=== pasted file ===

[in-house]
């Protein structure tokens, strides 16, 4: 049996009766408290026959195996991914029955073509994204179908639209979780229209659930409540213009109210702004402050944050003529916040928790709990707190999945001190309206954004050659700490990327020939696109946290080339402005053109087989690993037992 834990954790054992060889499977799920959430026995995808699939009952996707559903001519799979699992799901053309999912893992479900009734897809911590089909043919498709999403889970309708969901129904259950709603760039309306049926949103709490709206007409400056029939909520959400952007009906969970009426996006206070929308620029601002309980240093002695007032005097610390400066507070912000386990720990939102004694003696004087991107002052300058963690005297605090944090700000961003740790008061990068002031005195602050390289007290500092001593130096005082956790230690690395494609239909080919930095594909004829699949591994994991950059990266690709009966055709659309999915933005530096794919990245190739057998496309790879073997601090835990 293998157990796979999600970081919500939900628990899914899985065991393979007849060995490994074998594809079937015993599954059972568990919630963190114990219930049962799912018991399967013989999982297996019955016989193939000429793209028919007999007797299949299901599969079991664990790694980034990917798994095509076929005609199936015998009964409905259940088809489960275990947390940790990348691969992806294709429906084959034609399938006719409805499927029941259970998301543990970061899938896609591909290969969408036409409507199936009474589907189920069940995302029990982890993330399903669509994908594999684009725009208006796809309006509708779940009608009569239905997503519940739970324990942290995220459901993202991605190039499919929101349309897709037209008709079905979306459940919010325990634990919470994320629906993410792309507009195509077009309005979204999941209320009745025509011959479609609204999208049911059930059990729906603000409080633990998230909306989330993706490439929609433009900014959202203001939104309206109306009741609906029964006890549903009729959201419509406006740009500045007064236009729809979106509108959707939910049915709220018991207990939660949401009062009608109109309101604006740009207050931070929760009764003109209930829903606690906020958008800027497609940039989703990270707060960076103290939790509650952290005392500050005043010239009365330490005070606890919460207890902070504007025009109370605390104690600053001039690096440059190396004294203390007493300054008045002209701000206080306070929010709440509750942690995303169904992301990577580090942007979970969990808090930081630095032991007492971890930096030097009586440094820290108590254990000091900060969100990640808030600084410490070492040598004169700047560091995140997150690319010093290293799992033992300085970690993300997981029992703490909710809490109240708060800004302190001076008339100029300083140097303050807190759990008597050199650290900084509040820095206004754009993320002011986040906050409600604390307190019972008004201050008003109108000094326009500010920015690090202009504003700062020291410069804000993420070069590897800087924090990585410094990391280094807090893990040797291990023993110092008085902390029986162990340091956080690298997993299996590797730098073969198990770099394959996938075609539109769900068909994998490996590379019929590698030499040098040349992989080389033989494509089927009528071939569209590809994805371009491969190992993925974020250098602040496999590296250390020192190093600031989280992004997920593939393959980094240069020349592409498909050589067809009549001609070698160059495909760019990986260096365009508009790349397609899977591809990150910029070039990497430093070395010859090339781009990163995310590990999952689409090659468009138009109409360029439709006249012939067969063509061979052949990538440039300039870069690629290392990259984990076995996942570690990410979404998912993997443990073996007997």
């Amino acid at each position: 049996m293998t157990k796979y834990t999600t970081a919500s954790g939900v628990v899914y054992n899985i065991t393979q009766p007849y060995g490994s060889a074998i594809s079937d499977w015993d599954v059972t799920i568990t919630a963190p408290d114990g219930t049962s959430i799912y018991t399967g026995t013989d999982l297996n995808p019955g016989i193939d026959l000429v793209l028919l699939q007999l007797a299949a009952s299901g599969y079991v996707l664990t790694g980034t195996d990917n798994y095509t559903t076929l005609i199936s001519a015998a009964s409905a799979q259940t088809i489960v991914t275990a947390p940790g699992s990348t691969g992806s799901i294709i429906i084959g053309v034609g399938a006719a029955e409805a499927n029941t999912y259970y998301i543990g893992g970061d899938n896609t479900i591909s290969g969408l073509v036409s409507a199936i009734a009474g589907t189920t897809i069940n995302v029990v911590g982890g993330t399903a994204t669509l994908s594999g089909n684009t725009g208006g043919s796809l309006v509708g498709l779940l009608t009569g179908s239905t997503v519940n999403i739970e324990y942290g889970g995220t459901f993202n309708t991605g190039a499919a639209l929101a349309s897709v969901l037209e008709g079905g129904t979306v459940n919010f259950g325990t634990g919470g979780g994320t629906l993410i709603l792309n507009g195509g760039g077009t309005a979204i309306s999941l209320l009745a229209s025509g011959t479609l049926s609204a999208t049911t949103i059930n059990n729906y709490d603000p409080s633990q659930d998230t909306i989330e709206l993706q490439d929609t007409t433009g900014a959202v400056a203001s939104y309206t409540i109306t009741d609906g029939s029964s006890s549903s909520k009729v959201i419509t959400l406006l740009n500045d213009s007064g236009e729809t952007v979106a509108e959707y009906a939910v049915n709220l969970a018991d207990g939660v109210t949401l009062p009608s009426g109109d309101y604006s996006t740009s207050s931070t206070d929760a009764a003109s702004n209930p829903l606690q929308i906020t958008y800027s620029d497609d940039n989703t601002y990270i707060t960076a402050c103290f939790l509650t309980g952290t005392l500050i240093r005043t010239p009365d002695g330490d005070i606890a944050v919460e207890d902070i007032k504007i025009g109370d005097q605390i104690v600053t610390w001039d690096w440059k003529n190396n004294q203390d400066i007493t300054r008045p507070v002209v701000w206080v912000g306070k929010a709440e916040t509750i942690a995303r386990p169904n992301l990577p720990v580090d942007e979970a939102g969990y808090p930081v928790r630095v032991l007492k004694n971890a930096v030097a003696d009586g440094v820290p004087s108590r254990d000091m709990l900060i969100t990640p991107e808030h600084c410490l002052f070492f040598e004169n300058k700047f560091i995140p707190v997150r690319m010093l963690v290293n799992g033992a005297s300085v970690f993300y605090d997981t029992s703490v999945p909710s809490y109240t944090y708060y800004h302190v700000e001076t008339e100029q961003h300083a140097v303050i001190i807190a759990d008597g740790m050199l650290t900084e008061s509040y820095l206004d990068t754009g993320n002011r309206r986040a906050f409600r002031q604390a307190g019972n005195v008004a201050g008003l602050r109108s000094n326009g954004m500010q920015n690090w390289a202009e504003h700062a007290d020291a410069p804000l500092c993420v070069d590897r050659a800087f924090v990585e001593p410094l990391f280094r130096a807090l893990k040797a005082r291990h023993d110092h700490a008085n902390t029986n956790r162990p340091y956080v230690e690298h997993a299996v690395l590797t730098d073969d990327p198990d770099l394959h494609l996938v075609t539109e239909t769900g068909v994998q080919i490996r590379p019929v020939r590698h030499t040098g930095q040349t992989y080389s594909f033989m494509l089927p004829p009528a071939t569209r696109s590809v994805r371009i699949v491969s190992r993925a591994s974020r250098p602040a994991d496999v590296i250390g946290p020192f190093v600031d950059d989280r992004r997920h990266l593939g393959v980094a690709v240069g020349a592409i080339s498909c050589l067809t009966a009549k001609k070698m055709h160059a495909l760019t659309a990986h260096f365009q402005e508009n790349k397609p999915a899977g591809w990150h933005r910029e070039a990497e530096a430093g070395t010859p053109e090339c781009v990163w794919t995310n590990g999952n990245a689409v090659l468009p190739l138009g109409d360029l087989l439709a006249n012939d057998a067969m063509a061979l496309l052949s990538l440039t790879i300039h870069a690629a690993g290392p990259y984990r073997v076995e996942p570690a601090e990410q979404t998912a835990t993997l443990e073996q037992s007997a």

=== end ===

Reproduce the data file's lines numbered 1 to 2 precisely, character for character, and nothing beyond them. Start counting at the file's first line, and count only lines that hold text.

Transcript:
[in-house]
């Protein structure tokens, strides 16, 4: 049996009766408290026959195996991914029955073509994204179908639209979780229209659930409540213009109210702004402050944050003529916040928790709990707190999945001190309206954004050659700490990327020939696109946290080339402005053109087989690993037992 834990954790054992060889499977799920959430026995995808699939009952996707559903001519799979699992799901053309999912893992479900009734897809911590089909043919498709999403889970309708969901129904259950709603760039309306049926949103709490709206007409400056029939909520959400952007009906969970009426996006206070929308620029601002309980240093002695007032005097610390400066507070912000386990720990939102004694003696004087991107002052300058963690005297605090944090700000961003740790008061990068002031005195602050390289007290500092001593130096005082956790230690690395494609239909080919930095594909004829699949591994994991950059990266690709009966055709659309999915933005530096794919990245190739057998496309790879073997601090835990 293998157990796979999600970081919500939900628990899914899985065991393979007849060995490994074998594809079937015993599954059972568990919630963190114990219930049962799912018991399967013989999982297996019955016989193939000429793209028919007999007797299949299901599969079991664990790694980034990917798994095509076929005609199936015998009964409905259940088809489960275990947390940790990348691969992806294709429906084959034609399938006719409805499927029941259970998301543990970061899938896609591909290969969408036409409507199936009474589907189920069940995302029990982890993330399903669509994908594999684009725009208006796809309006509708779940009608009569239905997503519940739970324990942290995220459901993202991605190039499919929101349309897709037209008709079905979306459940919010325990634990919470994320629906993410792309507009195509077009309005979204999941209320009745025509011959479609609204999208049911059930059990729906603000409080633990998230909306989330993706490439929609433009900014959202203001939104309206109306009741609906029964006890549903009729959201419509406006740009500045007064236009729809979106509108959707939910049915709220018991207990939660949401009062009608109109309101604006740009207050931070929760009764003109209930829903606690906020958008800027497609940039989703990270707060960076103290939790509650952290005392500050005043010239009365330490005070606890919460207890902070504007025009109370605390104690600053001039690096440059190396004294203390007493300054008045002209701000206080306070929010709440509750942690995303169904992301990577580090942007979970969990808090930081630095032991007492971890930096030097009586440094820290108590254990000091900060969100990640808030600084410490070492040598004169700047560091995140997150690319010093290293799992033992300085970690993300997981029992703490909710809490109240708060800004302190001076008339100029300083140097303050807190759990008597050199650290900084509040820095206004754009993320002011986040906050409600604390307190019972008004201050008003109108000094326009500010920015690090202009504003700062020291410069804000993420070069590897800087924090990585410094990391280094807090893990040797291990023993110092008085902390029986162990340091956080690298997993299996590797730098073969198990770099394959996938075609539109769900068909994998490996590379019929590698030499040098040349992989080389033989494509089927009528071939569209590809994805371009491969190992993925974020250098602040496999590296250390020192190093600031989280992004997920593939393959980094240069020349592409498909050589067809009549001609070698160059495909760019990986260096365009508009790349397609899977591809990150910029070039990497430093070395010859090339781009990163995310590990999952689409090659468009138009109409360029439709006249012939067969063509061979052949990538440039300039870069690629290392990259984990076995996942570690990410979404998912993997443990073996007997």